You also have to go into the statistics more. The younger and better educated a person is, the better their attitude towards the EU, because they understand where the difficulties are.
And the older and less educated, the more skeptical they are, because they belong to those who can lose from the EU, and that’s where we have to react.

VR: What does the SPÖ see as a way of helping Austrians understand the EU?

Einem: Words don’t win them at the moment, but what is important is that the dialogue in the government is definitive to the way people see the EU.  You have to be careful. If you debate against the EU in a casual way, you shouldn’t be surprised [that public opinion reflects that]. Just think of the Freedom party, or the BZÖ, in the past seven years blaming the EU for all kinds of things, without the ÖVP countering whatsoever.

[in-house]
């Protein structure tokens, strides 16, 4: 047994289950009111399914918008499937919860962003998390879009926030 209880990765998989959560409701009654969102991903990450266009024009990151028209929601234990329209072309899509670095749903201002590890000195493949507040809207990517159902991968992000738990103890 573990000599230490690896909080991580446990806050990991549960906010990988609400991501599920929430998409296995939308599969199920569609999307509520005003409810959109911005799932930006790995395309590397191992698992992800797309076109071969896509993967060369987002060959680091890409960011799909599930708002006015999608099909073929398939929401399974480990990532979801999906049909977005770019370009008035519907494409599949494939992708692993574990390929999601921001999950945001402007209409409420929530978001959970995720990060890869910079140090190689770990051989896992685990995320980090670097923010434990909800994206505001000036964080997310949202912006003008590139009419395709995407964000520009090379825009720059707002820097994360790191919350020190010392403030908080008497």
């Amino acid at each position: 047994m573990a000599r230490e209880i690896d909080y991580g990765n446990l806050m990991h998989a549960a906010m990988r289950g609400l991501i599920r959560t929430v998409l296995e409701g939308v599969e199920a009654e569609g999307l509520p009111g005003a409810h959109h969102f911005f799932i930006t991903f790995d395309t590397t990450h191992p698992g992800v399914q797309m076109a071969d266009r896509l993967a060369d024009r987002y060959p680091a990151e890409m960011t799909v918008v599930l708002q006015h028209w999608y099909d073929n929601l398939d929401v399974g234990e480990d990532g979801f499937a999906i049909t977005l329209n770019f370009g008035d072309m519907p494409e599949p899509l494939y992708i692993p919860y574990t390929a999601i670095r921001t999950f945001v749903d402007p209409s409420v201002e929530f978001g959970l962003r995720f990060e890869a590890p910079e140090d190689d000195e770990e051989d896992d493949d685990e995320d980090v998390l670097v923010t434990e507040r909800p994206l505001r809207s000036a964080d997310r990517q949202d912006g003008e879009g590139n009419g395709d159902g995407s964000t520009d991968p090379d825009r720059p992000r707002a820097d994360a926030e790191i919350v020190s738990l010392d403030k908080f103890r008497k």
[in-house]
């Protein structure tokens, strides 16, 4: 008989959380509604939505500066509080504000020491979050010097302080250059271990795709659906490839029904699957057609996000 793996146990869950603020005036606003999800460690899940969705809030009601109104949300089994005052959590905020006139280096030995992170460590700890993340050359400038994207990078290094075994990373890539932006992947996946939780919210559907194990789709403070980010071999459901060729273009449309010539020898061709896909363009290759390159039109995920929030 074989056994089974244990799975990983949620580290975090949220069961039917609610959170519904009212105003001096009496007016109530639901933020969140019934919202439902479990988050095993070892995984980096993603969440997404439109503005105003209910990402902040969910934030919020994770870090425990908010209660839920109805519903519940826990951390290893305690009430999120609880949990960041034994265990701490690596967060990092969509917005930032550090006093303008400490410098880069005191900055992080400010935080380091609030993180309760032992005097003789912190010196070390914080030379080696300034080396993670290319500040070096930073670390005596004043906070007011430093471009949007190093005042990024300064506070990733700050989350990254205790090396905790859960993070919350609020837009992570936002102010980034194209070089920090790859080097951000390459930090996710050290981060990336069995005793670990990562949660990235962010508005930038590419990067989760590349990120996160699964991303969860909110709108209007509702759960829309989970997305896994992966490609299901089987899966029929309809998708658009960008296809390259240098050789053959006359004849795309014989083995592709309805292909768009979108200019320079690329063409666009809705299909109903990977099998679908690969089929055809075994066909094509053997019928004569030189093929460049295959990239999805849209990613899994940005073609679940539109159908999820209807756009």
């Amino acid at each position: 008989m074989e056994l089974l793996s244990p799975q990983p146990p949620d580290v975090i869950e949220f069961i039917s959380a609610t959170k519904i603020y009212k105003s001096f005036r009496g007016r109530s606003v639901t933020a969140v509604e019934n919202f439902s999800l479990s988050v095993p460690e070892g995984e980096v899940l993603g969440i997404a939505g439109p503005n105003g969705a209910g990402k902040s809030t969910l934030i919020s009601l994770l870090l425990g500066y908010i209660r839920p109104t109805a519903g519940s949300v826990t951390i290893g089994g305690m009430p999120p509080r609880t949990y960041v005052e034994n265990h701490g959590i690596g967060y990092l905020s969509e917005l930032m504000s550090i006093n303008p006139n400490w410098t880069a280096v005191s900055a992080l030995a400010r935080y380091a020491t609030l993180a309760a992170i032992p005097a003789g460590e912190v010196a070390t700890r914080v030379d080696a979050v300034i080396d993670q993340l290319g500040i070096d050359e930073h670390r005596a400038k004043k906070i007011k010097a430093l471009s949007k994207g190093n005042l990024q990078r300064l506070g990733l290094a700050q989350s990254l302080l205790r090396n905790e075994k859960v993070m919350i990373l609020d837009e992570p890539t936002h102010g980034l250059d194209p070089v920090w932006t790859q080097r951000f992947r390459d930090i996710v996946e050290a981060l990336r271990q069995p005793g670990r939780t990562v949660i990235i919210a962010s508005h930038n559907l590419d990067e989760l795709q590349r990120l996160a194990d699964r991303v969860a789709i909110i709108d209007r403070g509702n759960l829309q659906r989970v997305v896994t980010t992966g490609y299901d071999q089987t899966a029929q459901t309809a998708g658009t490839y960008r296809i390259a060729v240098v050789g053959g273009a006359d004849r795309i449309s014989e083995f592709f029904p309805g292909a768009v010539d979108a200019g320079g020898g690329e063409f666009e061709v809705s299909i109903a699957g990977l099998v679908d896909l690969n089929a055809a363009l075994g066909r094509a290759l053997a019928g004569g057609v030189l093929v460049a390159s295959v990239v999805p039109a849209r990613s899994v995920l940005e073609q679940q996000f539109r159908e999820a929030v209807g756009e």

Weak managers are now under a lot of pressure, because they can get substantially cheaper alternative locations. So we want to bridge the gap that was created because no one thought of this earlier, see which industries are under pressure from the new competition and what can we do for them. They need to get the feeling that they are being taken care of, that we are working with and for them.

And of course find decent work for the unemployed, where they can earn enough to live well. These are the points by which we hope to win back the trust of the Austrian citizens in the EU.

VR: In conclusion: When do you think that Austria will have a new government?

Einem: The way it looks now, in March. But both possibilities are real. Without new elections it will take a long time, and with them as well.